"The WonkLine: March 25, 2009"
Welcome to The WonkLine, a daily 10 a.m. roundup of the latest news about health care, the economy, national security and climate policy. This is what we’re reading. Tell us what you found in the comments section below.
The U.N.’s Intergovernmental Panel on Climate Change announced it plans a practical guide for tackling the “floods, mudslides, droughts, heatwaves or storms are often the main causes of destruction and human suffering tied to climate change, rather than the creeping rise in average temperatures blamed on a build-up of greenhouse gases.”
President Obama “struck an optimistic note last night on the prospects for signing a major global warming law,” telling reporters he believed such legislation “has to take into account regional differences, it has to protect consumers from huge spikes in electricity prices.”
Advocating the “middle path” in Afghanistan, Ilan Goldenberg writes that “a massive and unlimited commitment is completely unrealistic both politically and financially…However, it’s too early to go with a minimalist approach.”
The Obama administration announced plans yesterday to move more than 450 law enforcement agents and equipment to the southern border to combat Mexican drug cartel violence, but asked for no new troops, legislation or funding from Congress for now.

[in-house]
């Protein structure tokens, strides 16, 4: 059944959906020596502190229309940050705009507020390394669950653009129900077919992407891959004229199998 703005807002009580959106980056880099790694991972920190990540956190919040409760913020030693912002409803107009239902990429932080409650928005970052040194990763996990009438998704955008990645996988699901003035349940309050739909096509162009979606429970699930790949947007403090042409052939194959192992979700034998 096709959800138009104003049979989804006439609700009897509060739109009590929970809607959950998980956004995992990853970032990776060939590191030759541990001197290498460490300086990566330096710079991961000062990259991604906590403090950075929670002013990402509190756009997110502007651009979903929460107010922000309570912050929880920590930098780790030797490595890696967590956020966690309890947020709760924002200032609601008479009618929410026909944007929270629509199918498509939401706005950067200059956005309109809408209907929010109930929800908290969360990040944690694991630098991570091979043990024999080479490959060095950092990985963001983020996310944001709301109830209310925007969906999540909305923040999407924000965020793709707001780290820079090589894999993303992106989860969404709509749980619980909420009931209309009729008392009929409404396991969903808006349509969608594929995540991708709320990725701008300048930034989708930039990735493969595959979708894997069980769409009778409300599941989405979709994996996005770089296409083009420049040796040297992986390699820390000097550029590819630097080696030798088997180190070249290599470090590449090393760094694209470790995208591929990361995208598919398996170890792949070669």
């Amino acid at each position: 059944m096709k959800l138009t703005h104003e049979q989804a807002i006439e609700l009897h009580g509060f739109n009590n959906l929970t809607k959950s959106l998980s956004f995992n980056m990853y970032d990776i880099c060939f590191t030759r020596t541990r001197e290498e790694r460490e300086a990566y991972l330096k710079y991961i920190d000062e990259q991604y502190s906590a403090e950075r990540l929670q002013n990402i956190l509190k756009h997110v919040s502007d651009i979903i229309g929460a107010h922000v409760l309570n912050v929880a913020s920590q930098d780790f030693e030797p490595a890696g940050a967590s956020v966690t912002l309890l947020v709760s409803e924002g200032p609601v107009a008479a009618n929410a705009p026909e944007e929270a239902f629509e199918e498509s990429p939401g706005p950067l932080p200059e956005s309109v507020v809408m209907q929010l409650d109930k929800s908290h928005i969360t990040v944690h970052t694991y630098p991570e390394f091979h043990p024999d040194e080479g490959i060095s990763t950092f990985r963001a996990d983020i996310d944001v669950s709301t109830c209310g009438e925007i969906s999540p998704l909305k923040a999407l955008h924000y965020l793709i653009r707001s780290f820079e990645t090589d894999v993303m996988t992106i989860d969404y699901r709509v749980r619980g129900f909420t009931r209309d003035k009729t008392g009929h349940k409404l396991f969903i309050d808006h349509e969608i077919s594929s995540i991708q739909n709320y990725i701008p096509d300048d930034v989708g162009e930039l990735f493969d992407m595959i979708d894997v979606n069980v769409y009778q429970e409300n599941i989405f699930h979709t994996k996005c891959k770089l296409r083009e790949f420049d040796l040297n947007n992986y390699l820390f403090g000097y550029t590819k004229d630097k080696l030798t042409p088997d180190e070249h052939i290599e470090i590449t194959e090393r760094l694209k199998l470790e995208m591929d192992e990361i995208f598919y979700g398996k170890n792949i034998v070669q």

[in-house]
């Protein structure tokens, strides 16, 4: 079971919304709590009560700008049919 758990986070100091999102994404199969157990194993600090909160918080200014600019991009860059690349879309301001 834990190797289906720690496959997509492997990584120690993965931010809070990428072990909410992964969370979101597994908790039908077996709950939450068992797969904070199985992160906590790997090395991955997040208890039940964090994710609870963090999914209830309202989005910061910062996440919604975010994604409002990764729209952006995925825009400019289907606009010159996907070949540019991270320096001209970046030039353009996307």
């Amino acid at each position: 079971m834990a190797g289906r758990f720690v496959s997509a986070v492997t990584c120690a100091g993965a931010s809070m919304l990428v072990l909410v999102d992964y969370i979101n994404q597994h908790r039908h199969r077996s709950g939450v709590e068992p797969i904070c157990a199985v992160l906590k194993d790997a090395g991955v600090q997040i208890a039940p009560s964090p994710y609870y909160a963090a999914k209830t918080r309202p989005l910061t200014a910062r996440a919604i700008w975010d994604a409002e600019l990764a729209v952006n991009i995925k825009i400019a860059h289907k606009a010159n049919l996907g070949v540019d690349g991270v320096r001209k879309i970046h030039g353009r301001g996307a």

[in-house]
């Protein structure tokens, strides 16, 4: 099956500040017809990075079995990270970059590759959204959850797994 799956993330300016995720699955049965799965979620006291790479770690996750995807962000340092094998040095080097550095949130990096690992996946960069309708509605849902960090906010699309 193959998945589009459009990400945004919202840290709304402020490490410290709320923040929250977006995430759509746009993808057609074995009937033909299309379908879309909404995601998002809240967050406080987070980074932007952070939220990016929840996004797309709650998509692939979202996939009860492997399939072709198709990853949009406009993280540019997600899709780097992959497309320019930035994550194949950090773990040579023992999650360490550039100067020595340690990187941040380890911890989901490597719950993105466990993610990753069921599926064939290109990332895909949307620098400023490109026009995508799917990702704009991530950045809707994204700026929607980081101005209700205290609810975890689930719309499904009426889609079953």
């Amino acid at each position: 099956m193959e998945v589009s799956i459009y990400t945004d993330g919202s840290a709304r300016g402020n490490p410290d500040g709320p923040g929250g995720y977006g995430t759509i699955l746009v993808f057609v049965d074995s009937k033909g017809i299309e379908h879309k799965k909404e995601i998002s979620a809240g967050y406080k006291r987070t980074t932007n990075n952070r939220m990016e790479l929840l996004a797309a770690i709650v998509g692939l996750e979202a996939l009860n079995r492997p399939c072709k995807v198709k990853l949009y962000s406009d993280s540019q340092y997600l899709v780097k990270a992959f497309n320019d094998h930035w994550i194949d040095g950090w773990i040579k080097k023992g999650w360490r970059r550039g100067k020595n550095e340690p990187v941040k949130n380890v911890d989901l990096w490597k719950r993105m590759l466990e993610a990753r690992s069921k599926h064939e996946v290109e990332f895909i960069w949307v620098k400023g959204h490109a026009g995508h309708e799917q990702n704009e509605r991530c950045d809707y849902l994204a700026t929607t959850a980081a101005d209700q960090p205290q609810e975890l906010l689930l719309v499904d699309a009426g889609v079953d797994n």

The removal of about 140,000 U.S. troops from Iraq by the end of 2011 will be a “massive and expensive effort” that is likely to increase rather than lower Iraq-related expenditures during the withdrawal and for several years afterward, according to a GAO report.
Financial Times’ Martin Wolf on Geithner’s bank rescue: “The danger is that this scheme will, at best, achieve something not particularly important – making past loans more liquid – at the cost of making harder something that is essential – recapitalising banks.”
According to a new GAO report, “nineteen companies were improperly awarded nearly $30 million in federal contracts that were supposed to go to small businesses in low-income neighborhoods.”
The New York Times reports that “up and down Wall Street, bankers and traders sharpened their pencils on Tuesday as they began the complex financial calculus of the latest bank rescue plan. Their goal: to find ways to profit from it.”
Jonathan Cohn examines how Big Pharma is positioning itself in the health care debate. “Anything that takes us to a place …where government is making decisions instead of doctors and patients is a hot spot for us,” PhRMA CEO Billy Tauzin said in a conference call yesterday.
President Barack Obama should specifically address disparities in black unemployment, foreclosures, education and health care, the National Urban League says in its annual “State of Black America” report.
Two in three Americans believe that, “we must make it a priority to give every single American quality affordable health care,” according to a poll from Rasmussen Reports.